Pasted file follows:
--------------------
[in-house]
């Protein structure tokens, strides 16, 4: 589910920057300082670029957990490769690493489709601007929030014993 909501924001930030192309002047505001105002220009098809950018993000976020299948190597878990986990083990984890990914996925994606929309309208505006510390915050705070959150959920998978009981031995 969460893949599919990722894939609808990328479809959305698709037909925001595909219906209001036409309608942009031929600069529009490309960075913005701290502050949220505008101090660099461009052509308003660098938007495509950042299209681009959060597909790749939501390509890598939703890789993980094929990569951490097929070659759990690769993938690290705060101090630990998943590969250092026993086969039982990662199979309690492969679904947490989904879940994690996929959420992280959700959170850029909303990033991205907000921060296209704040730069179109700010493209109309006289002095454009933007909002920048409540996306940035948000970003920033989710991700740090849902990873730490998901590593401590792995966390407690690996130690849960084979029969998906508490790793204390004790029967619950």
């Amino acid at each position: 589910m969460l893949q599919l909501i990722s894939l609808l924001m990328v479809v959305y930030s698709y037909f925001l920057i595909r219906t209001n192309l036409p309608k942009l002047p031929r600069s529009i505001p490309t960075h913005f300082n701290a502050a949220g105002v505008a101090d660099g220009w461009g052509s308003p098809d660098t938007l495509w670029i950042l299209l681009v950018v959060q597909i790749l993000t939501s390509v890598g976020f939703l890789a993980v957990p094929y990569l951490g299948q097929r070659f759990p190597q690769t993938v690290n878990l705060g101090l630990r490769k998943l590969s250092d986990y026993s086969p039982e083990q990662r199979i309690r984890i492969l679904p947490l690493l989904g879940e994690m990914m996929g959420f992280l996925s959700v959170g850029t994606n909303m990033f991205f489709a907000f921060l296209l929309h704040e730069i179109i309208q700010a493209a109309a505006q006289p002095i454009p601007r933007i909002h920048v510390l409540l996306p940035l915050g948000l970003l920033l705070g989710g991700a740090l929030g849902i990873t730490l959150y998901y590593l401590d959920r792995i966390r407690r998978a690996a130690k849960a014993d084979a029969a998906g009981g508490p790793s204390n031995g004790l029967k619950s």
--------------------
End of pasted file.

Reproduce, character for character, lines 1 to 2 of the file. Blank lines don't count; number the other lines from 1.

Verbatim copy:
[in-house]
């Protein structure tokens, strides 16, 4: 589910920057300082670029957990490769690493489709601007929030014993 909501924001930030192309002047505001105002220009098809950018993000976020299948190597878990986990083990984890990914996925994606929309309208505006510390915050705070959150959920998978009981031995 969460893949599919990722894939609808990328479809959305698709037909925001595909219906209001036409309608942009031929600069529009490309960075913005701290502050949220505008101090660099461009052509308003660098938007495509950042299209681009959060597909790749939501390509890598939703890789993980094929990569951490097929070659759990690769993938690290705060101090630990998943590969250092026993086969039982990662199979309690492969679904947490989904879940994690996929959420992280959700959170850029909303990033991205907000921060296209704040730069179109700010493209109309006289002095454009933007909002920048409540996306940035948000970003920033989710991700740090849902990873730490998901590593401590792995966390407690690996130690849960084979029969998906508490790793204390004790029967619950």